The Federal Circuit affirmed the Trademark Trial and Appeal Board (“TTAB”) ruling that the mark CHILDREN’S DHA is generic for nutritional supplements containing DHA. 

Nordic Naturals (“Nordic”) specializes in nutritional supplements made from fish oil, which contains DHA (docashexaeonic acid), an omega-3 fatty acid that assists in brain development. Nordic filed an application to register CHILDREN’S DHA in connection with nutritional supplements containing DHA for children. The examining attorney rejected the mark as generic, or in the alternative, as lacking acquired distinctiveness. The Board affirmed, finding that dictionary definitions and third-party uses of the term established that the term is used generically by parents and adults who purchase nutritional supplements containing DHA for children. Although Nordic has achieved commercial success, the Board found that CHILDREN’S DHA does not identify Nordic as a source. Thus, the mark had not acquired distinctiveness. 

On appeal to the Federal Circuit, the court found the evidence supported the TTAB finding that the relevant public primarily uses “children’s DHA” generically to refer to DHA products for children. 

Nordic also argued that while “children’s DHA supplement” may be descriptive, CHILDREN’S DHA by itself is not descriptive. Nordic claimed that its commercial success results from the consumer’s ability to identify Nordic as the source of CHILDREN’S DHA. Nordic provided declarations from retailers, examples of its own advertising, and third-party uses of “children’s DHA” which refer to Nordic ‘s products. It argued that since there was a “mixture of usages” of the mark, it could not be generic.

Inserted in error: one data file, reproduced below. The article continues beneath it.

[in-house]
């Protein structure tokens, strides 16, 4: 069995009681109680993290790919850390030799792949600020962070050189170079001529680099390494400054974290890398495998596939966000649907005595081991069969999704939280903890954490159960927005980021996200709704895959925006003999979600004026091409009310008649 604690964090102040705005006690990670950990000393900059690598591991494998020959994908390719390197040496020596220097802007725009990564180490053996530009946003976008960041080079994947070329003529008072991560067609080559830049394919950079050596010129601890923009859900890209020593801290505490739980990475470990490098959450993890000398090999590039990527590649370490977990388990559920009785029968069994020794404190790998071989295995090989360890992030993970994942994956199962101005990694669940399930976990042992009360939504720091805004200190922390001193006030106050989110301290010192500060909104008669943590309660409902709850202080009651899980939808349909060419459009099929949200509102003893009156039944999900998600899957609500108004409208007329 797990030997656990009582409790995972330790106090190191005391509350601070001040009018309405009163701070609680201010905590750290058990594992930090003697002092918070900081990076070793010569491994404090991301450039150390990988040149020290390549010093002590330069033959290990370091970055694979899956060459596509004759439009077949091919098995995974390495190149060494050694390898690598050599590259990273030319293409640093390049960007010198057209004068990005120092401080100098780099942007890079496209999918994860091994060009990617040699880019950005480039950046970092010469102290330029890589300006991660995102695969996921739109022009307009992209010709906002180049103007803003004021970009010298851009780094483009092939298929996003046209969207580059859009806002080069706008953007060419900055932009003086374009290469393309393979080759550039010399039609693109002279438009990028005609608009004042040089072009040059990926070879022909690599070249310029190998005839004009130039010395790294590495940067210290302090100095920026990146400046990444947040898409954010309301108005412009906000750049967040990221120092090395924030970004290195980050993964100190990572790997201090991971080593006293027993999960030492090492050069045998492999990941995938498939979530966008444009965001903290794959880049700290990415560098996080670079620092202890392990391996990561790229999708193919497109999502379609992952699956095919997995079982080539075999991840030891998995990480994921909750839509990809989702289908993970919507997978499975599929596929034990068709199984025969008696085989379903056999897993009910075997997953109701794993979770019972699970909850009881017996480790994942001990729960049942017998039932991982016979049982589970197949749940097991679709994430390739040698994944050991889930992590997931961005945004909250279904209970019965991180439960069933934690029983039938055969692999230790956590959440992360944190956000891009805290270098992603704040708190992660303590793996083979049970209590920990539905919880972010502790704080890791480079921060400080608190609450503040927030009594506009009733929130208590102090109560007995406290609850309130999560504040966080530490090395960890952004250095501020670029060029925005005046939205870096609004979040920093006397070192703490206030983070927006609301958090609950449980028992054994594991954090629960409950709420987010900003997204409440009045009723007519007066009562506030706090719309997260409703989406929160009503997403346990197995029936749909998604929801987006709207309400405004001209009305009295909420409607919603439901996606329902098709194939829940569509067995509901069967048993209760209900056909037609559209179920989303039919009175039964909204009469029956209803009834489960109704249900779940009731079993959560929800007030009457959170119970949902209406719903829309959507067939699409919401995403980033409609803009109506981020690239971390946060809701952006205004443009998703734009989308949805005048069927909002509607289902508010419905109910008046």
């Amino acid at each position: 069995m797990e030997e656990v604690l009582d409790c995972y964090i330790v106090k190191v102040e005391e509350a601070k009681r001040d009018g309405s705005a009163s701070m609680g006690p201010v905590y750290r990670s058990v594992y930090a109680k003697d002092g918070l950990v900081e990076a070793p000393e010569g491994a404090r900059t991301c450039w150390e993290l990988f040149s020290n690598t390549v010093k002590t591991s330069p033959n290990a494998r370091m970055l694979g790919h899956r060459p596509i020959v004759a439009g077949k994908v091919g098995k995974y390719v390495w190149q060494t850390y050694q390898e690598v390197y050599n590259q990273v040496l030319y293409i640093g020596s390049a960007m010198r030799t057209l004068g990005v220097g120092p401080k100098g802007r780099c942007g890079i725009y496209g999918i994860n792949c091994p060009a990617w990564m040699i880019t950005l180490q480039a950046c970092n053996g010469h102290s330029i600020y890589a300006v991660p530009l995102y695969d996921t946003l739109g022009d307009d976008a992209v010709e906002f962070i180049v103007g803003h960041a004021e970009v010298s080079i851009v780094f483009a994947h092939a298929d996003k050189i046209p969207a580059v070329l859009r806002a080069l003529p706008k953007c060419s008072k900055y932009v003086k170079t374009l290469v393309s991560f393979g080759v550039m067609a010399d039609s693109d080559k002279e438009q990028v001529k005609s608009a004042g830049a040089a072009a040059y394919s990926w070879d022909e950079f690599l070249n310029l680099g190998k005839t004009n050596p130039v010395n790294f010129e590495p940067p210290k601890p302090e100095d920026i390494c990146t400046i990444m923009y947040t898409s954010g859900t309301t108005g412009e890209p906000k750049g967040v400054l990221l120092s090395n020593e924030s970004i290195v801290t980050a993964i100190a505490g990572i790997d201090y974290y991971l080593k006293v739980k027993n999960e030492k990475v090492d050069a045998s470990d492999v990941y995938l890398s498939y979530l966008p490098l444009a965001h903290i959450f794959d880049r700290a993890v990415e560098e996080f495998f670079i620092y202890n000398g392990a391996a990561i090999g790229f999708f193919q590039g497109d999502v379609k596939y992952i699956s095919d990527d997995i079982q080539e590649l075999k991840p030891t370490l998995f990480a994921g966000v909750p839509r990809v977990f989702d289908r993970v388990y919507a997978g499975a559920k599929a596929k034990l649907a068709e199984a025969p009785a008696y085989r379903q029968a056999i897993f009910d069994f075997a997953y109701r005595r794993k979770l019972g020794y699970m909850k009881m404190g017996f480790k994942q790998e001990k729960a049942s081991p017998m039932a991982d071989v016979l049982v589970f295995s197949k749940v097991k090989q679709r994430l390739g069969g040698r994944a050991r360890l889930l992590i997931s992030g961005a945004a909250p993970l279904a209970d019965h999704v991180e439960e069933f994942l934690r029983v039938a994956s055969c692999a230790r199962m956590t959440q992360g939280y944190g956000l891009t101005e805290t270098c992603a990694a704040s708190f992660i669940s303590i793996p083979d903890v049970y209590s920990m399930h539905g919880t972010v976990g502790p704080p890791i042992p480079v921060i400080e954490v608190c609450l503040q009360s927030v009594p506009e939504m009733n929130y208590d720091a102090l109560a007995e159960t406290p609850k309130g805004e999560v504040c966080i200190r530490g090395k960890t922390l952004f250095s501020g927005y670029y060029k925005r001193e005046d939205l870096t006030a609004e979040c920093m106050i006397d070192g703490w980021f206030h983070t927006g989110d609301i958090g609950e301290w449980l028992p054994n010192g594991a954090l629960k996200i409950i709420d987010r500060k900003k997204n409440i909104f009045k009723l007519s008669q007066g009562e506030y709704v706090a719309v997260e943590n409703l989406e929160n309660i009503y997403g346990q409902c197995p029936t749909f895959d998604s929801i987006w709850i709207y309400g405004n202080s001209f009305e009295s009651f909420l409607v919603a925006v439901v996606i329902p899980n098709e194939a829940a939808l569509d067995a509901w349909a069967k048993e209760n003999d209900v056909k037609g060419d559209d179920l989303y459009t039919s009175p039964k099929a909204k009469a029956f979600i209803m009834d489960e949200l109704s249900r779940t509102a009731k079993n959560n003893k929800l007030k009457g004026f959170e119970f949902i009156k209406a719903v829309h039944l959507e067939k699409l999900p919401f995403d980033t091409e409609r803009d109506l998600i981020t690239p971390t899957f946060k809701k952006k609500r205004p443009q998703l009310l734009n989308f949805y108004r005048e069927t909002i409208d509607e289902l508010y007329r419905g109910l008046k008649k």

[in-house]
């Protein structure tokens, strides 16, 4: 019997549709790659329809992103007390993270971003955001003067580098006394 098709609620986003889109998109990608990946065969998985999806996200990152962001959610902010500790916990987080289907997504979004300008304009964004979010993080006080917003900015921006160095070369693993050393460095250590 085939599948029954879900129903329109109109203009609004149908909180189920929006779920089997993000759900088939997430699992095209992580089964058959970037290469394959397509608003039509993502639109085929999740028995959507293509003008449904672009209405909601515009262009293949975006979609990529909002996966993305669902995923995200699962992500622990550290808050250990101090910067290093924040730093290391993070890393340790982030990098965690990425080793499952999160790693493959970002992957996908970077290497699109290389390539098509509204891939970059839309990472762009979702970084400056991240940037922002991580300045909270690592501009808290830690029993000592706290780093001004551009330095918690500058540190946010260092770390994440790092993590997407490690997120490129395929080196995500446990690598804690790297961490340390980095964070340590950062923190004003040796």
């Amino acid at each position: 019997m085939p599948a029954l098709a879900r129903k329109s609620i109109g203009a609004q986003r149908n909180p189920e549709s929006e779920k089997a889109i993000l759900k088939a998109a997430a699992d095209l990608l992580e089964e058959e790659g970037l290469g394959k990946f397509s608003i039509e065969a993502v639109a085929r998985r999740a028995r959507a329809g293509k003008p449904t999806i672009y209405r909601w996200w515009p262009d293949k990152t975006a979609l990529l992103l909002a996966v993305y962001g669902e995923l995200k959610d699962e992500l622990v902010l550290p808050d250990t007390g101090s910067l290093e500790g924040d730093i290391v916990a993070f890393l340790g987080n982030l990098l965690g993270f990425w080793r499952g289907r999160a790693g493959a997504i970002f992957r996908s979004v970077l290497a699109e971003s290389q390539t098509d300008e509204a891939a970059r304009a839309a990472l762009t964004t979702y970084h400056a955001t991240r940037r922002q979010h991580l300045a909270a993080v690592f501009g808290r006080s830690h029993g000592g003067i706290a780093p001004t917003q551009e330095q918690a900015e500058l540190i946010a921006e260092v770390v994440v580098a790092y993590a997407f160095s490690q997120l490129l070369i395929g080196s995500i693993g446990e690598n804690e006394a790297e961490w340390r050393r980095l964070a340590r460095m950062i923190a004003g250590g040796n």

However, the Federal Circuit found that the record did not establish that there was a mixture of usages of “children’s DHA” among the relevant public. The third-party references used the term to describe the products, not to refer to Nordic as the source. Further, the court found that the declarations did not demonstrate that the public uses the term to identify Nordic since the declarations were only from retailers and not the relevant public. 

The Federal Circuit recognized that Nordic may have been the first to use “children’s DHA” in the market. However, since the term is used by the public to refer to DHA products for children, Nordic could not claim exclusive use of the term. 

In re Nordic Naturals,Inc. ( Case No. 2013-1492, Serial No.77131419) (United States Courts of Appeals for the Federal Circuit, June 23, 2014).